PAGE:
5 Simple Steps You Need for a Stress-free Cat

So check this out, seriously. Yesterday I
was out geocaching.>>Meg: People are still doing that? People are still doing that. I’m still doing
that. I was out. I was on Frontage Road. Way out there. I found the BatCave.>>Stephen: Whaaaaaat?? [cell phone buzz]
Yeah…I totally did. Hey, I got a tweet! It’s from @jessicaherman93. @drandyroark, I am moving my indoor/outdoor
cat to my new apartment in May. Can I get some hints to quell her anxiety?
#thatcatlady #prevet Let’s do this! Hit the intro!! [Loud Rumbling Sounds] Holy collapsing ceiling, it’s Batman! [Music]
>>Meg: And now your host, the vet who is>>Meg: more of an indoor vet than an outdoor vet,>>Meg: Dr. Andy Roark! Batman, what are you doing here?!>>Batman: You gave the coordinates away of
where the BatCave is.>>Batman: Plus I’m an indoor/outdoor bat,
and I need some tips on how to deal with my anxiety. I’m talking about “cat” anxiety. Not “bat”
anxiety. I’m actually talking about 5 things that you
absolutely need to do if you are gonna have a happy, low-stress cat.>>Batman: Pretty sure he said “bat.” Cats feel more comfortable when they have
a private, secure place that they can go. Think: BatCave.>>Batman: That’s a helpful tip. Some quick fixes if your cat doesn’t have
a place like this, is just to turn a cardboard box on its side, or get out the old cat carrier. Perches or shelves are also great, safe places
for cats that are mobile enough to comfortably get up there. If we have kittens
or older cats, sometimes we set these down low, or even use ramps to get up to them. We call that: handi-CAT accessible. Perches or shelves that dip down in the middle,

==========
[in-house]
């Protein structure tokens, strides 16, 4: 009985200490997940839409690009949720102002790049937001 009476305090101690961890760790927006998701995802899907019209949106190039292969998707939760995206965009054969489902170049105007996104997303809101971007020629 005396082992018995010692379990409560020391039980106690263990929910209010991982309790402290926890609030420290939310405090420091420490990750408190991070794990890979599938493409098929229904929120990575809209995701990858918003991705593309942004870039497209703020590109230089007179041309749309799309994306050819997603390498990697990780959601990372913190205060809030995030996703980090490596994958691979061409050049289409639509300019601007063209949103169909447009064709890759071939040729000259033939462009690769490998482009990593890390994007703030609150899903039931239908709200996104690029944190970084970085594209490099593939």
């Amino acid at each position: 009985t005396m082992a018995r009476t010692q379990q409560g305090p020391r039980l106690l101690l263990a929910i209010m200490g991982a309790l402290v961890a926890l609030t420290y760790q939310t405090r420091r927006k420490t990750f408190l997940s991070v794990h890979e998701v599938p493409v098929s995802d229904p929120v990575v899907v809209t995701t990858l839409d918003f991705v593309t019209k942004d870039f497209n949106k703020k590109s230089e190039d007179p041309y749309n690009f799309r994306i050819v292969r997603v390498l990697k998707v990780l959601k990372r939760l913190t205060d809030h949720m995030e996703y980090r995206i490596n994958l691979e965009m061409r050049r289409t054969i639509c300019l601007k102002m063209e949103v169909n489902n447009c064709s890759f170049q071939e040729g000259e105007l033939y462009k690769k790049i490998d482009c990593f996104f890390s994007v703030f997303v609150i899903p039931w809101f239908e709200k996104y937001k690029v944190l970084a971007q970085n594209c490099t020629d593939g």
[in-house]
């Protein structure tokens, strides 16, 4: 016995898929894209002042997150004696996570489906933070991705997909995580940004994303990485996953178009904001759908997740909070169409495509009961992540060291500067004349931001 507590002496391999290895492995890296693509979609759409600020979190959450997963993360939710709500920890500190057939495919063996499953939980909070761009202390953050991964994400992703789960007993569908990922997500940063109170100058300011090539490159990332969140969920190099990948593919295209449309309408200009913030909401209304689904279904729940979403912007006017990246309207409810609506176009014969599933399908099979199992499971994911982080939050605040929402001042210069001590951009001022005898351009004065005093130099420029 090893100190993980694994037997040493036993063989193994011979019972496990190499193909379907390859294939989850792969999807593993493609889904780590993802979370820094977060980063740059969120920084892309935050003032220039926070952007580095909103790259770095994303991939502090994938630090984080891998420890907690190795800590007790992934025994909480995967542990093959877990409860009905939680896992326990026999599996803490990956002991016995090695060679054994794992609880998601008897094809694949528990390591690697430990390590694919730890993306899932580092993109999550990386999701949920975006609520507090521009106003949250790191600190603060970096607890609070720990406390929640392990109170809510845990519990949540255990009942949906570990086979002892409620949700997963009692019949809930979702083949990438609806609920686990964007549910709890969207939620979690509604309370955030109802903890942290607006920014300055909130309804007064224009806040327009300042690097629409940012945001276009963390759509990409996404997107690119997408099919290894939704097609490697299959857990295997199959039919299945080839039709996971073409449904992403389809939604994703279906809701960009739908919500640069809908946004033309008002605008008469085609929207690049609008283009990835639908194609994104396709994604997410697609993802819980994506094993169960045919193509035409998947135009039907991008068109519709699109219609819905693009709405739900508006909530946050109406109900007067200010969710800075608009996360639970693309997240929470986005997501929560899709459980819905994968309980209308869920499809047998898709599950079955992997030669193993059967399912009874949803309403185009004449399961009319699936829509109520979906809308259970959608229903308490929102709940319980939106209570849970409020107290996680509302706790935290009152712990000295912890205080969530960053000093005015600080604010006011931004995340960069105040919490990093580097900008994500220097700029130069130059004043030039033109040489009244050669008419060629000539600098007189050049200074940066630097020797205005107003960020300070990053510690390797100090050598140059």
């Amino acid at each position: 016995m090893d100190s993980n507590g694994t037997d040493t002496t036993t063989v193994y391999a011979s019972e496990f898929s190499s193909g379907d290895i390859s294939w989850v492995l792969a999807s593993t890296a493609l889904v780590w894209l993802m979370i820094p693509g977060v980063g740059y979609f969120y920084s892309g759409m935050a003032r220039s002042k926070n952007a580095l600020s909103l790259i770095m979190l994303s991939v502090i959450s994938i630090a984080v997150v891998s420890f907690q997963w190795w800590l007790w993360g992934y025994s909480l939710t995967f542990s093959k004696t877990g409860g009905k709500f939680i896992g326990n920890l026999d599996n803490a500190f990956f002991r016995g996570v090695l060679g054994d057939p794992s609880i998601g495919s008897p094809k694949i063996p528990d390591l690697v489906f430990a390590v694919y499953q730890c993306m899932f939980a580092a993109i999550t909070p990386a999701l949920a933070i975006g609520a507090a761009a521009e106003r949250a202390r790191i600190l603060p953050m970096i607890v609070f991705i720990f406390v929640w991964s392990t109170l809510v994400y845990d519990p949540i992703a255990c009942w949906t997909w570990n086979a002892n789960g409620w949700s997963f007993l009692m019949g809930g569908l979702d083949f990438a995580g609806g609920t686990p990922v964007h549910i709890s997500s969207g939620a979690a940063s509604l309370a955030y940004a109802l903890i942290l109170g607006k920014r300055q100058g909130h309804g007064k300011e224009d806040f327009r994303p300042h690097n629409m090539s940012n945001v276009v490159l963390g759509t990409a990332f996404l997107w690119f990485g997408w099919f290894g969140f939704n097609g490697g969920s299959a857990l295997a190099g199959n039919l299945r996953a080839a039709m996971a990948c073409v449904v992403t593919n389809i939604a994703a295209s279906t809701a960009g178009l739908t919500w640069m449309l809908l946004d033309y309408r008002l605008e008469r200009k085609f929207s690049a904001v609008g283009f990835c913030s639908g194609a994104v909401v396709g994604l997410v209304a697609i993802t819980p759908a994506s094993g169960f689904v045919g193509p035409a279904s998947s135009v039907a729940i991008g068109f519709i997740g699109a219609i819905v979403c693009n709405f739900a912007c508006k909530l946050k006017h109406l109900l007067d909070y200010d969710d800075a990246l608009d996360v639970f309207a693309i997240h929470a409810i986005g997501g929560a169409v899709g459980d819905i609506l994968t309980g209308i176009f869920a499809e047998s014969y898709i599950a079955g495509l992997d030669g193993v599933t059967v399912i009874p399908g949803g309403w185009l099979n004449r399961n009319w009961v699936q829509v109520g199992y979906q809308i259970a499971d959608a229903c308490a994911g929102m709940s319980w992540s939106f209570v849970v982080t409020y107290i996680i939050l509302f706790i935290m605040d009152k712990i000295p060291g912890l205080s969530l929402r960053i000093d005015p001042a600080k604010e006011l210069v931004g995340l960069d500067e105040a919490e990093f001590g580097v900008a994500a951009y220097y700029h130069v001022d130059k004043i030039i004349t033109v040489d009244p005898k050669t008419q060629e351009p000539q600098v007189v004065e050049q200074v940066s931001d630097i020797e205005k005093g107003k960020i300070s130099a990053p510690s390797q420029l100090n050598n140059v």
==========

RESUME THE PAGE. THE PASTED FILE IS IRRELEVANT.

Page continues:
hammock-style, also help cats feel hidden and secure. If you have multiple cats, make sure that
the safe spots have more than one exit and entry point. That will
stop a single cat from controlling access and generally being a jerk. Also, you should have as many safe spots as
you have cats. I don’t want to hear about crazy cat ladies
anymore. I want to hear about crazy safe spot ladies. Spend time with your cat, and I’m not just
talking about the time it takes to snap a photo for Facebook. Speaking of
which, find me on Facebook! Even if your cats don’t always show you, they
love you.>>Batman: My bats love me. I’m sure they do. Cats benefit from positive, regular, and predictable
interaction with humans. However, how the cats want these interactions
to go down varies from cat to cat. Some cats are cuddlers. Others like to interact
with people frequently, but with out a lot of engagement. Cats want to control when a visit starts,
what happens during that visit, and then when the visit ends.>>Batman: Ugh. Just like Catwoman. We don’t want to force cats to interact with
us. I want…I just…I want to love you! Kitty…come here…let me love you, kitty!
Why do you struggle. Instead, let’s just respond to them. If we want to visit, it’s best to get down
at the level of the cat, let them approach, and avoid eye contact. If we’ve got multiple
cats, make sure that each one gets attention and your sessions are not being
broken up by other cats. When the cat moves away, let it go.>>Batman: [singing] Let it gooo…Let it
goooo…>>Stephen: No. No! NO!!>>Batman: I’m Batman. If we learn our cat’s preferences for spending
time together, we can form stronger bonds with them. Cats are predators. They have strong desires
to show hunting behaviors like chasing, stalking, and pouncing, even
if they’re not hungry. Now, we don’t want cats to actually hunt in
our house. Let’s take them through as much of the predatory
sequence as we can without having dead animals on our pillow. Things that we can do here include:>>Batman: I hate when the Riddler uses puzzle